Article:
I still don’t make a lot from blogging at least in terms of what you might expect for the amount of effort I am putting into it. But I am still able to net several hundred dollars a month after expenses so I have been using that extra money to pay off debt. I have already paid off a credit card and another credit line saving me plenty in terms of interest and about $200 per month in payments. This will help my monthly cash flow for years to come.
Now I am targeting my Discover Card since the interest is so high. I have been working on this for the past few months. In December, the balance was $8809. Currently, it is $7928 so I have managed to pay off $881. I know that it is not the greatest progress, but I am still pretty encouraged. I will be making a regular payment and adding an extra payment from my blogging income. I have been holding some money back in my blogging PayPal account in order to cover expenses associated with building two blogs.
Have a Little Cushion Now
But now, I have a little bit of a cushion so I just completed the transfer into the bank. Of course, it will take a few business days to make the move, but I will now go and make an extra payment to the Discover Card bill. In about ten days, my regular payment will go out as well so I will be knocking out a nice chunk by the time I get my next statement.
If I can continue to do this each and every month, I should have the card paid off by roughly the end of September. Of course, if I can actually grow my earnings which I should be doing since I am part of the $30,000 online income Challenge, I will be able to get it paid off even quicker and begin working on the next credit card with the regular payment plus extra blogging income.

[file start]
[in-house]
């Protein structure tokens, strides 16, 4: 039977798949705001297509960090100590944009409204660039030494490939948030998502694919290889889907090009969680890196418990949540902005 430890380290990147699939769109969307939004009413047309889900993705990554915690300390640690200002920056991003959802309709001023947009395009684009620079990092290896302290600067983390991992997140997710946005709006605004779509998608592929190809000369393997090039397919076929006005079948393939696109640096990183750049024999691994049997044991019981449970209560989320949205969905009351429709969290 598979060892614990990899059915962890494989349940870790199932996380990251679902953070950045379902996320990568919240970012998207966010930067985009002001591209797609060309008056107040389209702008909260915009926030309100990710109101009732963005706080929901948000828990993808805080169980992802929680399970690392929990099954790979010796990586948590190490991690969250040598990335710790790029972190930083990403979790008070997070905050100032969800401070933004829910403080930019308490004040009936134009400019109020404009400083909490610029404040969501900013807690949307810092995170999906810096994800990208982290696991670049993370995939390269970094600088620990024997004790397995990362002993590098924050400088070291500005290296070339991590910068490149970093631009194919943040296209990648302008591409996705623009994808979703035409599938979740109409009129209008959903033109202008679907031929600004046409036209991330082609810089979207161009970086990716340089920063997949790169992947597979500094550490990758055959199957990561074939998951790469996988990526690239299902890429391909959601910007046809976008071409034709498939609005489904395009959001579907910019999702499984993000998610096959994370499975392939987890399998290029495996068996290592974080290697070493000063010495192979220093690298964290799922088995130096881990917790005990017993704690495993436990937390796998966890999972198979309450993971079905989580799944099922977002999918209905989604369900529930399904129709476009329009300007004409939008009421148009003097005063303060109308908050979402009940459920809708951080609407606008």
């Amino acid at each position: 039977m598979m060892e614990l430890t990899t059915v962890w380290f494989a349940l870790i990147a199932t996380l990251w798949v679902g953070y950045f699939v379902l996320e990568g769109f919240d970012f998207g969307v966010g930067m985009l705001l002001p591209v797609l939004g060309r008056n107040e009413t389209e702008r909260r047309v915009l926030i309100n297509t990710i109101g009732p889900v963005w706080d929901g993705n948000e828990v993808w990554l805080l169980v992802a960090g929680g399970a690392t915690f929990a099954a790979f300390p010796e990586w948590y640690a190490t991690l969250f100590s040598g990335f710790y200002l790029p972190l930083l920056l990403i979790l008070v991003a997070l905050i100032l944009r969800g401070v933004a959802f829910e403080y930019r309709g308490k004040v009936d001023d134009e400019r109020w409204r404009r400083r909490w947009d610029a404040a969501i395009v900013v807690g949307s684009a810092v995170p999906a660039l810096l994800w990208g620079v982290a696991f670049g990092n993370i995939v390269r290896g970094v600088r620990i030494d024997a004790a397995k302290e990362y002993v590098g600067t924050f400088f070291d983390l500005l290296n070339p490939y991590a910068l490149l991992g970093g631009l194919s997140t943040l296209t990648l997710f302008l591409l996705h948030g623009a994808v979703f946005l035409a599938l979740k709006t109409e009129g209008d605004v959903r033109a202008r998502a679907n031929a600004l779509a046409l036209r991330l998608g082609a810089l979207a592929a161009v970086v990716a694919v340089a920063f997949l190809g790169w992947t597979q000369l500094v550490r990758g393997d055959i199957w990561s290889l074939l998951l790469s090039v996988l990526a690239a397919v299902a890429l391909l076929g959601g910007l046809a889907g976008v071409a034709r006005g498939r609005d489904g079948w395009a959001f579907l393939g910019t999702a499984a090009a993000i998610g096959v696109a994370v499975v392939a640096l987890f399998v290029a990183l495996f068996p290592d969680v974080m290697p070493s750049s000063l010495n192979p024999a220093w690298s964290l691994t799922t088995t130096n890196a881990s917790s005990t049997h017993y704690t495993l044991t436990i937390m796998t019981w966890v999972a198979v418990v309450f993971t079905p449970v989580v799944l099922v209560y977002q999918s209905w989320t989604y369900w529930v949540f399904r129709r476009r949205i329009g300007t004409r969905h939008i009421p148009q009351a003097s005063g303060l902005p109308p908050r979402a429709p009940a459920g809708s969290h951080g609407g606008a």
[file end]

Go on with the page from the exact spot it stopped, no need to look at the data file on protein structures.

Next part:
Trying to Stay Angry
I really need to try and stay angry and focused on eliminating all of my debt. I know that I have a long haul ahead. I figure it will take anywhere from 6-10 years to get everything paid off. During that time, I will be adding college debt to the equation as well since the kids are getting to that age.
Now I haven’t had a chance to sit down and try to map each month out along the way and set anticipated targets. I suppose I could do that, but I think that would not work well for my psyche. I think the best thing for me to do right now is to continue to avoid any type of consumer debt, resign myself to the fact that I will be adding loans for college albeit at an interest rate preferable to credit card debt, and use any extra blogging income for additional payments in order to speed up the process.
So that is the plan. I think it is a decent one. It may not be the best, but it is what will be working for me. I will be sure to keep everyone updated from time to time.
The following is a guest post:
While large-scale projects, such as installing a ground source heat pump or getting solar PV panels at Evo Energy will certainly make a big difference to your energy bills, there are a variety of less drastic measures that anyone can take to improve their home’s efficiency – often without spending any money.